A New Way of Thinking about Your 401(k)

by Mark Hebner and IFA Contributors - Monday, 02 December, 2013

Matt Schifrin of Forbes was absolutely correct when he described the retirement crisis as a gigantic socioeconomic problem that should be weighing heavily on policymakers. Schifrin cites Federal Reserve data showing that only 52% of Americans have saved anything for retirement, and for those aged 55 to 64 who have retirement accounts, the median balance was $100,000. Based on recent price quotes obtained by IFA for single premium immediate annuities, for a 67-year-old male, $100,000 will buy an annual lifetime payout of either a constant $7,456 or $5,417 that increases with inflation. For a 67-year-old female, the amounts are $7,020 and $5,161, respectively. If a retiree’s only other source of income is Social Security which currently has a maximum benefit payment of $30,396 for somebody retiring at Full Retirement Age, then his total income may be substantially lower than what he had anticipated. Factoring in ever-increasing life expectancy, many soon-to-be-retirees are in for a rude awakening, or as Bill Bernstein would say, they had better learn to like vacations very close to home.

Dimensional Fund Advisors (DFA) has taken an important first step in addressing this issue. As DFA’s founder and chairman, David Booth put it:

“Once you’re lucky enough to be a firm of our size [$315 billion under management], you kind of start to think about what it is that you really want to do. Helping people solve this problem is just about as cool as it gets. And we’re in a position with these great financial thinkers that we’d like to take a crack at that. That’s kind of going to be the focus of the firm, going forward.”

Mr. Booth was referring to the Dimensional Managed DC program which is a personalized investment strategy designed to help participants convert their working income into an inflation-protected retirement income. It creates and regularly updates a custom portfolio allocation for each participant, steadily targeting a monthly income in retirement. Upon retirement, the account balance can be used to purchase an annuity with inflation-protection, using institutional pricing without commissions, or it can be taken as a lump sum. Leading the great financial thinkers of Managed DC is 1997 Nobel Laureate MIT economist Robert C. Merton. The all-star team also includes the newly minted Nobel Laureate Eugene Fama of the University of Chicago Booth School of Business and his long-time collaborator Ken French of the Tuck School of Business at Dartmouth College. The underlying software of Managed DC is SmartNest, which was developed in the Netherlands by Robert Merton and Boston University professor Zvi Bodie. SmartNest adheres to the principles of liability-driven investing. Rather than showing plan participants the size of their current account balance, it communicates the amount of income they can expect to receive upon retirement, and more importantly, they can immediately see the potential impact of changes to their savings rates or their planned retirement age. As Michael Lane, the chief executive of Managed DC, explains:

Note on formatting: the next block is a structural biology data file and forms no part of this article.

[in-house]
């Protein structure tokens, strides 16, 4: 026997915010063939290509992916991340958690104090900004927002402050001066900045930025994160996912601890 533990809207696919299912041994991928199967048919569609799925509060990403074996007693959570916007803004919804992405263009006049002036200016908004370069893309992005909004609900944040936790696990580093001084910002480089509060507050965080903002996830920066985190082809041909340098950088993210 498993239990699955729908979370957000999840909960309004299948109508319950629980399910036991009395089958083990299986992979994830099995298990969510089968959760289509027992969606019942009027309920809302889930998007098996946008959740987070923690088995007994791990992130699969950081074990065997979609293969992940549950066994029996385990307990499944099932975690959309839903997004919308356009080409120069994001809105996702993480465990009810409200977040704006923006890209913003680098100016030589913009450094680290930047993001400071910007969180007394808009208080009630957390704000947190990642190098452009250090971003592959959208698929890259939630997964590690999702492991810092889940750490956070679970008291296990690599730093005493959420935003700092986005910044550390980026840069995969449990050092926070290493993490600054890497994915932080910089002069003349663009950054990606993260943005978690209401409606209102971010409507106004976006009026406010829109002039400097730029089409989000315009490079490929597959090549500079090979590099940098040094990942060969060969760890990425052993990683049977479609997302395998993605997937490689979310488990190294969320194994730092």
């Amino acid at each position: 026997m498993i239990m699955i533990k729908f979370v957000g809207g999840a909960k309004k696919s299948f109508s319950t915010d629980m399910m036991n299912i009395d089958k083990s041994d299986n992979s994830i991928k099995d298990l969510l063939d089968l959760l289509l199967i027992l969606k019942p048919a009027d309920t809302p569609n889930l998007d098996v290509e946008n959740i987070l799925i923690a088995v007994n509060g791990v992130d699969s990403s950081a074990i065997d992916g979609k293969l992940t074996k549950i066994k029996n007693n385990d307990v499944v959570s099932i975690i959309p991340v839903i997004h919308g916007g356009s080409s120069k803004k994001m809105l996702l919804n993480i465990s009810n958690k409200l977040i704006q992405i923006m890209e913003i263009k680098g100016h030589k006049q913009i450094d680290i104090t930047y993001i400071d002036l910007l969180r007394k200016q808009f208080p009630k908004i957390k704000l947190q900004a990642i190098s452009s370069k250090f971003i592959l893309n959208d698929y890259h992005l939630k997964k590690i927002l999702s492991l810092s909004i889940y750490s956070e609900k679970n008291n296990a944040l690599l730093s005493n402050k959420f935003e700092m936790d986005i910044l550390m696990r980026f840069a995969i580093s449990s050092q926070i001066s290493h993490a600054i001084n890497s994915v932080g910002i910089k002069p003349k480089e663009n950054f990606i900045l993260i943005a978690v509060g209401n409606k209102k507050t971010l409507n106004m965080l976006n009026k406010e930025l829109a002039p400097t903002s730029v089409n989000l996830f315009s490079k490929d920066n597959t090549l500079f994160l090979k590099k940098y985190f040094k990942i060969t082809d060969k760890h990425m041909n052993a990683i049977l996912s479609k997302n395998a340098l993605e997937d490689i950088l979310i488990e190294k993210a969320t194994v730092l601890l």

“In some ways it’s a back-to-the-future movement. SmartNest wanted to create a defined contribution plan that looked like a defined benefit plan in terms of reporting, where you’d see everything in income terms. Because it doesn’t matter what it is in principal value—what matters is what it’s going to give you every month.”

Managed DC takes the problems of determining asset allocations and appropriate savings rates out of the hands of plan participants, most of whom are not qualified to do so, through no fault of their own. As Merton hilariously describes it:

“It is like being a surgical patient who, while being wheeled into the operating room, has the surgeon lean down and say, ‘I can use anywhere from 7 to 17 sutures to close you up. Tell me what number you think is best.’”

Managed DC shows plan participants the things that they should actually care about: a desired income target based on a percentage of pre-retirement income, the probability of achieving the desired income, a conservative income target that can be achieved with a 96% probability of success, planned 401(k) contributions as a percentage of income, and planned retirement age. Since the system is fully integrated into the company’s 401(k) plan, it will know your current income, your projected Social Security benefits, and any company match to your 401(k) contributions.

Each plan participant is invested in a mix of three DFA portfolios: a global equity fund and two inflation-protected fixed income funds of differing maturities. DFA’s fund management fee is 0.30%. DFA’s approach to determining the asset allocation for each plan participant is markedly different than merely assigning them to a target date fund, as it fully considers where the participant stands relative to his target income that will begin on the target date. In the case where the participant is assured of meeting his goal, risk can be taken off the table. Managed DC also addresses the problem of inertia wherein plan participants fail to act upon advice received in a timely manner. In the Dutch companies where it was offered, SmartNest was used by as many as 50% of plan participants, and of those, 50% ended up saving more.

To learn more about Dimensional Managed DC, please take a few minutes to watch the video below.

If you would like to learn more about how IFA can help you establish a fiduciary-guided retirement plan that is truly in the best interest of plan participants, please fill out IFA’s Retirement Plan Scorecard.